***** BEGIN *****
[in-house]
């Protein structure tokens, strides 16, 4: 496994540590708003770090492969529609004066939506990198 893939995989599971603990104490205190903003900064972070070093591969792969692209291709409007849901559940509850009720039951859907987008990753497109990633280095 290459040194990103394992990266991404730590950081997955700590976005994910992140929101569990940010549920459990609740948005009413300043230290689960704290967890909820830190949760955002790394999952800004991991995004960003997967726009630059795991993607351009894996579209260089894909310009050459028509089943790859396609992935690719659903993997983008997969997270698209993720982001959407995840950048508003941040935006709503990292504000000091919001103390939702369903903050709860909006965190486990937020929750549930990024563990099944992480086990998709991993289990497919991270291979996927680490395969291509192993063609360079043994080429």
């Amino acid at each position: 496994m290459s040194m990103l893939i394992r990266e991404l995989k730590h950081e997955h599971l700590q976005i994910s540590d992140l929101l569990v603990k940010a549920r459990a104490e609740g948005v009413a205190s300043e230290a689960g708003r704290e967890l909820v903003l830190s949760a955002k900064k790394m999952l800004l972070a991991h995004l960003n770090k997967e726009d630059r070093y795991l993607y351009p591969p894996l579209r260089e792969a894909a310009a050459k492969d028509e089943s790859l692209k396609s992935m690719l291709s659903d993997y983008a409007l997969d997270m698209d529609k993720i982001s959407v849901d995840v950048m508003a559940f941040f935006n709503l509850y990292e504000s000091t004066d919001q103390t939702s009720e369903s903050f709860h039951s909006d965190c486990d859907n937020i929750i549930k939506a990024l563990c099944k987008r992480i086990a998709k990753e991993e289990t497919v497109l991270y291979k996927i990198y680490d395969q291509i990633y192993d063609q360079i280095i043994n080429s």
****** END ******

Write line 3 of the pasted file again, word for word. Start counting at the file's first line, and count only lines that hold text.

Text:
């Amino acid at each position: 496994m290459s040194m990103l893939i394992r990266e991404l995989k730590h950081e997955h599971l700590q976005i994910s540590d992140l929101l569990v603990k940010a549920r459990a104490e609740g948005v009413a205190s300043e230290a689960g708003r704290e967890l909820v903003l830190s949760a955002k900064k790394m999952l800004l972070a991991h995004l960003n770090k997967e726009d630059r070093y795991l993607y351009p591969p894996l579209r260089e792969a894909a310009a050459k492969d028509e089943s790859l692209k396609s992935m690719l291709s659903d993997y983008a409007l997969d997270m698209d529609k993720i982001s959407v849901d995840v950048m508003a559940f941040f935006n709503l509850y990292e504000s000091t004066d919001q103390t939702s009720e369903s903050f709860h039951s909006d965190c486990d859907n937020i929750i549930k939506a990024l563990c099944k987008r992480i086990a998709k990753e991993e289990t497919v497109l991270y291979k996927i990198y680490d395969q291509i990633y192993d063609q360079i280095i043994n080429s």